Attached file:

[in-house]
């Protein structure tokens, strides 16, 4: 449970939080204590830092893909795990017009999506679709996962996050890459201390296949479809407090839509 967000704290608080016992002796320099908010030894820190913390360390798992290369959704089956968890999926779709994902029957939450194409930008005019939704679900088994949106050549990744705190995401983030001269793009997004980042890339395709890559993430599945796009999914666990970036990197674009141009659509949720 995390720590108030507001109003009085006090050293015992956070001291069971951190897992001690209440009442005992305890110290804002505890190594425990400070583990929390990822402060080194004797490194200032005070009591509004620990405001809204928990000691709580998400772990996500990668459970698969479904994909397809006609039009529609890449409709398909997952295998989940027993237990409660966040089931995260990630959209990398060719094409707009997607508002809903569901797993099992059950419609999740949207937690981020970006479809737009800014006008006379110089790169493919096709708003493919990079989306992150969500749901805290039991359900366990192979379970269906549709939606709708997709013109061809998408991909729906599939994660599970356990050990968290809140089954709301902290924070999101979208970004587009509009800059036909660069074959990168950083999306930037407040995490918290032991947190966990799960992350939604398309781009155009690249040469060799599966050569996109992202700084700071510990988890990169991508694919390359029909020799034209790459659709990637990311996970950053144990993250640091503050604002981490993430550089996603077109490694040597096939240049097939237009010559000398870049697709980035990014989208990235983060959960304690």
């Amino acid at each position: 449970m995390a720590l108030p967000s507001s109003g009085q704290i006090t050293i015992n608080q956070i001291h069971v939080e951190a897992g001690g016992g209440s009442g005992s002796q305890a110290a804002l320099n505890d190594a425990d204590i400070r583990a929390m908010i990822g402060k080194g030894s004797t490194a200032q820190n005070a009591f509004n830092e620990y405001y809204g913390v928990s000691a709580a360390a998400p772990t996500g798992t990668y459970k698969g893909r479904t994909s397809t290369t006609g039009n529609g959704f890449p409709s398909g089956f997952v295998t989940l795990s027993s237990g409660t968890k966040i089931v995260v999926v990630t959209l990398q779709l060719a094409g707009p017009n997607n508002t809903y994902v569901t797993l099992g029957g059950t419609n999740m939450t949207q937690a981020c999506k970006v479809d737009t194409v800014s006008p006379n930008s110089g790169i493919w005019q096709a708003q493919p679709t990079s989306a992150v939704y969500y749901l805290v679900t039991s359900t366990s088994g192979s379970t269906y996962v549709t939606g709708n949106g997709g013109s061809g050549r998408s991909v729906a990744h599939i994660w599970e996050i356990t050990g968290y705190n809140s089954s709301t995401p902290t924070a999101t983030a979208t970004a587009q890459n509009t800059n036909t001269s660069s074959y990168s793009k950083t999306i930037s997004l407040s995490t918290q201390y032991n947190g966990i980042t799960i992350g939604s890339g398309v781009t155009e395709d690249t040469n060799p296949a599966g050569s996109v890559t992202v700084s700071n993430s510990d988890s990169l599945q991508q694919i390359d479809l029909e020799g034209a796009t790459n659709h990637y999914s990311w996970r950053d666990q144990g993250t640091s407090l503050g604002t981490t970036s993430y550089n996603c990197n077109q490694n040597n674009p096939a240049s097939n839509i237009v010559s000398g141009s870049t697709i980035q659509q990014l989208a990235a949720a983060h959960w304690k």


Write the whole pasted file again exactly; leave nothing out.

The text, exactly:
[in-house]
């Protein structure tokens, strides 16, 4: 449970939080204590830092893909795990017009999506679709996962996050890459201390296949479809407090839509 967000704290608080016992002796320099908010030894820190913390360390798992290369959704089956968890999926779709994902029957939450194409930008005019939704679900088994949106050549990744705190995401983030001269793009997004980042890339395709890559993430599945796009999914666990970036990197674009141009659509949720 995390720590108030507001109003009085006090050293015992956070001291069971951190897992001690209440009442005992305890110290804002505890190594425990400070583990929390990822402060080194004797490194200032005070009591509004620990405001809204928990000691709580998400772990996500990668459970698969479904994909397809006609039009529609890449409709398909997952295998989940027993237990409660966040089931995260990630959209990398060719094409707009997607508002809903569901797993099992059950419609999740949207937690981020970006479809737009800014006008006379110089790169493919096709708003493919990079989306992150969500749901805290039991359900366990192979379970269906549709939606709708997709013109061809998408991909729906599939994660599970356990050990968290809140089954709301902290924070999101979208970004587009509009800059036909660069074959990168950083999306930037407040995490918290032991947190966990799960992350939604398309781009155009690249040469060799599966050569996109992202700084700071510990988890990169991508694919390359029909020799034209790459659709990637990311996970950053144990993250640091503050604002981490993430550089996603077109490694040597096939240049097939237009010559000398870049697709980035990014989208990235983060959960304690």
């Amino acid at each position: 449970m995390a720590l108030p967000s507001s109003g009085q704290i006090t050293i015992n608080q956070i001291h069971v939080e951190a897992g001690g016992g209440s009442g005992s002796q305890a110290a804002l320099n505890d190594a425990d204590i400070r583990a929390m908010i990822g402060k080194g030894s004797t490194a200032q820190n005070a009591f509004n830092e620990y405001y809204g913390v928990s000691a709580a360390a998400p772990t996500g798992t990668y459970k698969g893909r479904t994909s397809t290369t006609g039009n529609g959704f890449p409709s398909g089956f997952v295998t989940l795990s027993s237990g409660t968890k966040i089931v995260v999926v990630t959209l990398q779709l060719a094409g707009p017009n997607n508002t809903y994902v569901t797993l099992g029957g059950t419609n999740m939450t949207q937690a981020c999506k970006v479809d737009t194409v800014s006008p006379n930008s110089g790169i493919w005019q096709a708003q493919p679709t990079s989306a992150v939704y969500y749901l805290v679900t039991s359900t366990s088994g192979s379970t269906y996962v549709t939606g709708n949106g997709g013109s061809g050549r998408s991909v729906a990744h599939i994660w599970e996050i356990t050990g968290y705190n809140s089954s709301t995401p902290t924070a999101t983030a979208t970004a587009q890459n509009t800059n036909t001269s660069s074959y990168s793009k950083t999306i930037s997004l407040s995490t918290q201390y032991n947190g966990i980042t799960i992350g939604s890339g398309v781009t155009e395709d690249t040469n060799p296949a599966g050569s996109v890559t992202v700084s700071n993430s510990d988890s990169l599945q991508q694919i390359d479809l029909e020799g034209a796009t790459n659709h990637y999914s990311w996970r950053d666990q144990g993250t640091s407090l503050g604002t981490t970036s993430y550089n996603c990197n077109q490694n040597n674009p096939a240049s097939n839509i237009v010559s000398g141009s870049t697709i980035q659509q990014l989208a990235a949720a983060h959960w304690k």